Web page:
NSW Farmers supports watershed management rules to prioritise the use of flows for stock and domestic use during times of drought.
The Association said embargoes do have a place in the NSW water management framework, and supported their use for effective management of first flows.
Farmers president James Jackson said farmers throughout the Murray Darling Basin System in NSW had endured severe drought for more than three years, with many communities forced to cart drinking water and destock.
"The drought is far from over," he said.
"Recent rainfall across parts of the basin has provided some relief for farmers throughout the Barwon Darling river system. "Hopefully farmers as far down as Menindee and the Lower Darling will be able to replenish urgently required stock and domestic water."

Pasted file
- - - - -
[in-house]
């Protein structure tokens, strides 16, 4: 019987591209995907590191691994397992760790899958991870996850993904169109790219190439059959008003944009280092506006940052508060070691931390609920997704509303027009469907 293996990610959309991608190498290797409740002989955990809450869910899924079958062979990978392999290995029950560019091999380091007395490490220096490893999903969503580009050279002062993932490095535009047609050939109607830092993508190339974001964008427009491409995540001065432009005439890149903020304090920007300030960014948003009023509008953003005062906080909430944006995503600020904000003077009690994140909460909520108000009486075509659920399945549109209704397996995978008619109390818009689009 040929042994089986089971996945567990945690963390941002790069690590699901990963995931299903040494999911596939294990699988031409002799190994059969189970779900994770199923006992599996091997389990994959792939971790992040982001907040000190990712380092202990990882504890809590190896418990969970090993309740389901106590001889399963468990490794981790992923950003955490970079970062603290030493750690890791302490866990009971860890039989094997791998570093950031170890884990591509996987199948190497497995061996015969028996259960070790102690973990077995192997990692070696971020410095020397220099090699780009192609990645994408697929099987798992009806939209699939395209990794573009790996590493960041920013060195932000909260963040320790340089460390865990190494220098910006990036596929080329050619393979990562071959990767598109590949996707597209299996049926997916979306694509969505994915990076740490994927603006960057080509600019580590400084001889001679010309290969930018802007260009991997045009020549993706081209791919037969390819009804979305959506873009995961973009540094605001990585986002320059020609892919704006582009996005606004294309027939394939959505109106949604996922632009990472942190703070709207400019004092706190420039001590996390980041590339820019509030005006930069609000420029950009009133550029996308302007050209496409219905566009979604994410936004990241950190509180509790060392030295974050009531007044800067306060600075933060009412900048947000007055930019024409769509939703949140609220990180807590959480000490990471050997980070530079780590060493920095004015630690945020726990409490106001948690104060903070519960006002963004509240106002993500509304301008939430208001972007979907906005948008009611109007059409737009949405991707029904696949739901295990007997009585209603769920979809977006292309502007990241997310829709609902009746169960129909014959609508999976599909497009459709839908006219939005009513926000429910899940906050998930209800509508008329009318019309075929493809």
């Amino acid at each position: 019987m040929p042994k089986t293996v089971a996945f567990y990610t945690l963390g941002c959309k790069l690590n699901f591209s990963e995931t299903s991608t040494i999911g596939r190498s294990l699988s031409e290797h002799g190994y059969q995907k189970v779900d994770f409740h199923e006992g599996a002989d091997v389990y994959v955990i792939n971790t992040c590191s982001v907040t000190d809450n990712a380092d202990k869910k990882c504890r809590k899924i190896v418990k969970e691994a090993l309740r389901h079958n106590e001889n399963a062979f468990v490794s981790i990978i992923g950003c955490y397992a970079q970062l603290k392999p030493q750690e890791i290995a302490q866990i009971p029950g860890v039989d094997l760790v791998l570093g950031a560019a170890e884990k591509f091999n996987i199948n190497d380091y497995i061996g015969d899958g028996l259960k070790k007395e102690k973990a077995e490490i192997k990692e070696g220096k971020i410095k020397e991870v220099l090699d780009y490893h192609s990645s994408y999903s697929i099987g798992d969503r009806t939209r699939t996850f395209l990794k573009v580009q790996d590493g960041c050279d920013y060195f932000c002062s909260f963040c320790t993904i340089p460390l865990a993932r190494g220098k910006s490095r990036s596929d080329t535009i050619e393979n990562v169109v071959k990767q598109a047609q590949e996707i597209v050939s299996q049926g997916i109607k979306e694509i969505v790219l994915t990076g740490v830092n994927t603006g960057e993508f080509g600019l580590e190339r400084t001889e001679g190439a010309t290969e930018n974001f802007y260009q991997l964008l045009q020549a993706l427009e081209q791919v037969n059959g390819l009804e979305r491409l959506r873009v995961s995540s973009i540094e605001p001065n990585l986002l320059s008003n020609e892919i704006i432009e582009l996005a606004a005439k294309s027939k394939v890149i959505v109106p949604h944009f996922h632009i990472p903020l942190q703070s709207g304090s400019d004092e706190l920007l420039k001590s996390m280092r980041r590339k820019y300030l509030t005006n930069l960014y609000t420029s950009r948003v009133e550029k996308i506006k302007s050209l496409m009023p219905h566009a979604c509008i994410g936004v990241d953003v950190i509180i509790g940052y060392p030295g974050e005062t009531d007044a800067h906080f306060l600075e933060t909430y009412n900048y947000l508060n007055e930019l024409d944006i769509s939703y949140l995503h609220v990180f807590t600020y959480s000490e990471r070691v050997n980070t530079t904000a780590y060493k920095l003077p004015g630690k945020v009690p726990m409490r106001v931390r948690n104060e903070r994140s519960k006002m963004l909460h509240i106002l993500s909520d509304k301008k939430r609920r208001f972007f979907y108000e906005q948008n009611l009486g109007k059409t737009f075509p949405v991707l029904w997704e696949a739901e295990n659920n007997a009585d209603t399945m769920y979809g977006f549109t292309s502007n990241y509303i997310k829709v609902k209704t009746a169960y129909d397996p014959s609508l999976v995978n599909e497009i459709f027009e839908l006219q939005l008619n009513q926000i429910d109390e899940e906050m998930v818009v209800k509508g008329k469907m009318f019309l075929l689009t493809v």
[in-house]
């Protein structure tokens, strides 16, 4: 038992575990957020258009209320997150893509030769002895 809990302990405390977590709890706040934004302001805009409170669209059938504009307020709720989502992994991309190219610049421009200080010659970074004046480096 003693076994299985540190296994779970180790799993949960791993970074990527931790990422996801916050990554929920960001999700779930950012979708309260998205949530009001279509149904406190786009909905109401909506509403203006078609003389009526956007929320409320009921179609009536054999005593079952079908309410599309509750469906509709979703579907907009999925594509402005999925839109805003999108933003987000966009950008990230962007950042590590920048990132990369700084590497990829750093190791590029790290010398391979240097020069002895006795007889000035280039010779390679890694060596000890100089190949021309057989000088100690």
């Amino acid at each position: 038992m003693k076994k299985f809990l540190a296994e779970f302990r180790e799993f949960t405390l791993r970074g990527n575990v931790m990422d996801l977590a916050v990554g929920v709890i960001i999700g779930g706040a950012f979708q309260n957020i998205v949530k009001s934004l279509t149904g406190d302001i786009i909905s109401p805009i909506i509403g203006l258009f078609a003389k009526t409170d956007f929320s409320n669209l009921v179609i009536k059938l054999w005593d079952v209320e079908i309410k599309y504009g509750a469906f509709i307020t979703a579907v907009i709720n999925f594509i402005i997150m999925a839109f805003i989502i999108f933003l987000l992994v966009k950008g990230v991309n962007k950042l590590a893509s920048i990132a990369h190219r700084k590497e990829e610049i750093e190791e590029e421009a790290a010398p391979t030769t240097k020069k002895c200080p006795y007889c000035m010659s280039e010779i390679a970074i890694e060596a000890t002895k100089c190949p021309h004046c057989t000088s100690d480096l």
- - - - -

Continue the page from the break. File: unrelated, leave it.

The Department of Planning, Industry and Environment partially lifted an embargo last week on floodplain harvesting in the Northern Basin, after analysis showed water would flow down the Barwon-Darling River and into Lake Wetherell near Menindee.
"The Association has not spoken with the Department or the Minister for Water about the partial lifting of the embargo, and we will be seeking an urgent briefing from DPI Water to form a view on whether stock and domestic rights have been properly protected," Mr Jackson said.
"A key part of our advocacy on the Murray Darling Basin plan is focused on longstanding policy prioritising stock and domestic needs over irrigation."
"The plan is not coping with the drought, and it is putting productive farmers, towns, regions and the environment in NSW under real strain."
NSW Farmers continues to call on the Commonwealth and state governments to work together to make changes to the Murray Darling Basin Plan that will ensure it will support agriculture, the environment and the communities that depend on the system.
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